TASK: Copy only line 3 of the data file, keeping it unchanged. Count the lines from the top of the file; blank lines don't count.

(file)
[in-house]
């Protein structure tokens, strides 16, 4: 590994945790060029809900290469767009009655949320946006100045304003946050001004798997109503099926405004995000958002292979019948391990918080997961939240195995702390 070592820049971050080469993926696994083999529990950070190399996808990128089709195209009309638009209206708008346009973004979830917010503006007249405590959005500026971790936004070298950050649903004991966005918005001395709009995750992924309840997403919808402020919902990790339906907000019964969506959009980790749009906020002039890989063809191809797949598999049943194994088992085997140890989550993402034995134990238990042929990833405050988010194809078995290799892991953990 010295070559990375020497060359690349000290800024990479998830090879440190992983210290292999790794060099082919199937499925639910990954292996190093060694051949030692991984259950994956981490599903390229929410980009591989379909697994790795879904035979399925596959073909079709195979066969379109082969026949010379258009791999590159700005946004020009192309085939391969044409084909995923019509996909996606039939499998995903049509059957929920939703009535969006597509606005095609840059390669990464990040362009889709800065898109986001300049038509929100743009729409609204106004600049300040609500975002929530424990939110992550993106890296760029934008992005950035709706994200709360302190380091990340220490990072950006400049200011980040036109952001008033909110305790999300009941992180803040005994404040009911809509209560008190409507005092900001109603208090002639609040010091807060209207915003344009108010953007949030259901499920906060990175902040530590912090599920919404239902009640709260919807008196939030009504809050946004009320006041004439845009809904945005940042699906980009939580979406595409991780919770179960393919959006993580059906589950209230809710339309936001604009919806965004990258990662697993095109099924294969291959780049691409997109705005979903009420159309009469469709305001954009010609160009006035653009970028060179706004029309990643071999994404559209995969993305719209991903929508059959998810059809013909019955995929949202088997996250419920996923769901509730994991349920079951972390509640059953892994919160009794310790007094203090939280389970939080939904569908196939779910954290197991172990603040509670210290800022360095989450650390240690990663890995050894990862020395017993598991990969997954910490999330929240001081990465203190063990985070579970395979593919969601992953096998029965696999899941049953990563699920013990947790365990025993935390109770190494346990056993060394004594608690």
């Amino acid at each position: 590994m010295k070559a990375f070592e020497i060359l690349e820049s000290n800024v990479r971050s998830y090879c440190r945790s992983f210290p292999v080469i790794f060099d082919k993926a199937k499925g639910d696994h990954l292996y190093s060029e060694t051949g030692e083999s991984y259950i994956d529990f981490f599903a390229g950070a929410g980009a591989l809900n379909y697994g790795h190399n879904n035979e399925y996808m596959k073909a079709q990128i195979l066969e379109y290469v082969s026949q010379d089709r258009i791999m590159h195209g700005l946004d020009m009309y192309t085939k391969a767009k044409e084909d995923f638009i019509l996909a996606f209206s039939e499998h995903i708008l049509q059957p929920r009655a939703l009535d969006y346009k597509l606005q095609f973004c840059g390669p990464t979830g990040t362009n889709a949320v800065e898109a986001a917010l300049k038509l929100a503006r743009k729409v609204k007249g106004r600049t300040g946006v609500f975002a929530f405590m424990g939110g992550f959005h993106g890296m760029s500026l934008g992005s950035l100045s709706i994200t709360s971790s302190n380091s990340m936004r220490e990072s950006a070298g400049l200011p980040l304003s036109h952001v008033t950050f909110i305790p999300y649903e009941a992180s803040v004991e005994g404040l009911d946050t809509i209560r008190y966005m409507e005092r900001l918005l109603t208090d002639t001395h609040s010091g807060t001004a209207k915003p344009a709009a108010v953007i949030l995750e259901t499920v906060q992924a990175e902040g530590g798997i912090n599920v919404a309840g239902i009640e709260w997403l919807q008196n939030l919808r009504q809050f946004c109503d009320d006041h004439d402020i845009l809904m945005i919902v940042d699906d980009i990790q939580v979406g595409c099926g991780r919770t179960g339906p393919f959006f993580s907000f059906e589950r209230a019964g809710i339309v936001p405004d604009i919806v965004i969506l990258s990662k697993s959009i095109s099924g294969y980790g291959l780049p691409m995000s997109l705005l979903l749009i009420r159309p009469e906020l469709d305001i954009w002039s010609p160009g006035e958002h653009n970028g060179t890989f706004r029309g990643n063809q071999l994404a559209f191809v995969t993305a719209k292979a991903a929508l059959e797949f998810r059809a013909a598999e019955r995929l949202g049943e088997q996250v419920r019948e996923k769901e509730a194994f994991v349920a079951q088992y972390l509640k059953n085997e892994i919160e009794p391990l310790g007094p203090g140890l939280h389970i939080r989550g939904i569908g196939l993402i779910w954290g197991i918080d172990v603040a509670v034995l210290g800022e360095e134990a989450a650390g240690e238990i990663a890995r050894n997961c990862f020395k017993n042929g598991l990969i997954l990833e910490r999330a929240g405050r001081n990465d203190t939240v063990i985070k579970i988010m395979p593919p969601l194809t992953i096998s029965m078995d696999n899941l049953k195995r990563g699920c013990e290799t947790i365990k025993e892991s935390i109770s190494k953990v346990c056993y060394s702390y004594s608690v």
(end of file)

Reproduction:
């Amino acid at each position: 590994m010295k070559a990375f070592e020497i060359l690349e820049s000290n800024v990479r971050s998830y090879c440190r945790s992983f210290p292999v080469i790794f060099d082919k993926a199937k499925g639910d696994h990954l292996y190093s060029e060694t051949g030692e083999s991984y259950i994956d529990f981490f599903a390229g950070a929410g980009a591989l809900n379909y697994g790795h190399n879904n035979e399925y996808m596959k073909a079709q990128i195979l066969e379109y290469v082969s026949q010379d089709r258009i791999m590159h195209g700005l946004d020009m009309y192309t085939k391969a767009k044409e084909d995923f638009i019509l996909a996606f209206s039939e499998h995903i708008l049509q059957p929920r009655a939703l009535d969006y346009k597509l606005q095609f973004c840059g390669p990464t979830g990040t362009n889709a949320v800065e898109a986001a917010l300049k038509l929100a503006r743009k729409v609204k007249g106004r600049t300040g946006v609500f975002a929530f405590m424990g939110g992550f959005h993106g890296m760029s500026l934008g992005s950035l100045s709706i994200t709360s971790s302190n380091s990340m936004r220490e990072s950006a070298g400049l200011p980040l304003s036109h952001v008033t950050f909110i305790p999300y649903e009941a992180s803040v004991e005994g404040l009911d946050t809509i209560r008190y966005m409507e005092r900001l918005l109603t208090d002639t001395h609040s010091g807060t001004a209207k915003p344009a709009a108010v953007i949030l995750e259901t499920v906060q992924a990175e902040g530590g798997i912090n599920v919404a309840g239902i009640e709260w997403l919807q008196n939030l919808r009504q809050f946004c109503d009320d006041h004439d402020i845009l809904m945005i919902v940042d699906d980009i990790q939580v979406g595409c099926g991780r919770t179960g339906p393919f959006f993580s907000f059906e589950r209230a019964g809710i339309v936001p405004d604009i919806v965004i969506l990258s990662k697993s959009i095109s099924g294969y980790g291959l780049p691409m995000s997109l705005l979903l749009i009420r159309p009469e906020l469709d305001i954009w002039s010609p160009g006035e958002h653009n970028g060179t890989f706004r029309g990643n063809q071999l994404a559209f191809v995969t993305a719209k292979a991903a929508l059959e797949f998810r059809a013909a598999e019955r995929l949202g049943e088997q996250v419920r019948e996923k769901e509730a194994f994991v349920a079951q088992y972390l509640k059953n085997e892994i919160e009794p391990l310790g007094p203090g140890l939280h389970i939080r989550g939904i569908g196939l993402i779910w954290g197991i918080d172990v603040a509670v034995l210290g800022e360095e134990a989450a650390g240690e238990i990663a890995r050894n997961c990862f020395k017993n042929g598991l990969i997954l990833e910490r999330a929240g405050r001081n990465d203190t939240v063990i985070k579970i988010m395979p593919p969601l194809t992953i096998s029965m078995d696999n899941l049953k195995r990563g699920c013990e290799t947790i365990k025993e892991s935390i109770s190494k953990v346990c056993y060394s702390y004594s608690v």